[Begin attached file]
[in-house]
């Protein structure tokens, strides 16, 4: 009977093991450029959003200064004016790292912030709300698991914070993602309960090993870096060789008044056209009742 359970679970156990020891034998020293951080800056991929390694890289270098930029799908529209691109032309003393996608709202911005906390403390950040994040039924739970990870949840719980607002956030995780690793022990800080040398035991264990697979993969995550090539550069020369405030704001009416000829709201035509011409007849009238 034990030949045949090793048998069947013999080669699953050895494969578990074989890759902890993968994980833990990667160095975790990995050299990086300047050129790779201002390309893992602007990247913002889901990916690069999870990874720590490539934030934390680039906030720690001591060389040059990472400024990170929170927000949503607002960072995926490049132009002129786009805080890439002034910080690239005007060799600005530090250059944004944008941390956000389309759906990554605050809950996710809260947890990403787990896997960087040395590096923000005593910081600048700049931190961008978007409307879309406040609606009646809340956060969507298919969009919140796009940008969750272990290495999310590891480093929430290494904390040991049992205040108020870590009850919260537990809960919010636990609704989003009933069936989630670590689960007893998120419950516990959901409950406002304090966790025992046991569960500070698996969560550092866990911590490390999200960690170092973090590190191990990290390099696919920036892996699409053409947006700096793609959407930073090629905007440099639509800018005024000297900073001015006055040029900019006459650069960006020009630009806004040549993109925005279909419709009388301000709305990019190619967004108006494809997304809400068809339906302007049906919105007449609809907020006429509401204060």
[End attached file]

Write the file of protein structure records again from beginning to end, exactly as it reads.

[in-house]
């Protein structure tokens, strides 16, 4: 009977093991450029959003200064004016790292912030709300698991914070993602309960090993870096060789008044056209009742 359970679970156990020891034998020293951080800056991929390694890289270098930029799908529209691109032309003393996608709202911005906390403390950040994040039924739970990870949840719980607002956030995780690793022990800080040398035991264990697979993969995550090539550069020369405030704001009416000829709201035509011409007849009238 034990030949045949090793048998069947013999080669699953050895494969578990074989890759902890993968994980833990990667160095975790990995050299990086300047050129790779201002390309893992602007990247913002889901990916690069999870990874720590490539934030934390680039906030720690001591060389040059990472400024990170929170927000949503607002960072995926490049132009002129786009805080890439002034910080690239005007060799600005530090250059944004944008941390956000389309759906990554605050809950996710809260947890990403787990896997960087040395590096923000005593910081600048700049931190961008978007409307879309406040609606009646809340956060969507298919969009919140796009940008969750272990290495999310590891480093929430290494904390040991049992205040108020870590009850919260537990809960919010636990609704989003009933069936989630670590689960007893998120419950516990959901409950406002304090966790025992046991569960500070698996969560550092866990911590490390999200960690170092973090590190191990990290390099696919920036892996699409053409947006700096793609959407930073090629905007440099639509800018005024000297900073001015006055040029900019006459650069960006020009630009806004040549993109925005279909419709009388301000709305990019190619967004108006494809997304809400068809339906302007049906919105007449609809907020006429509401204060």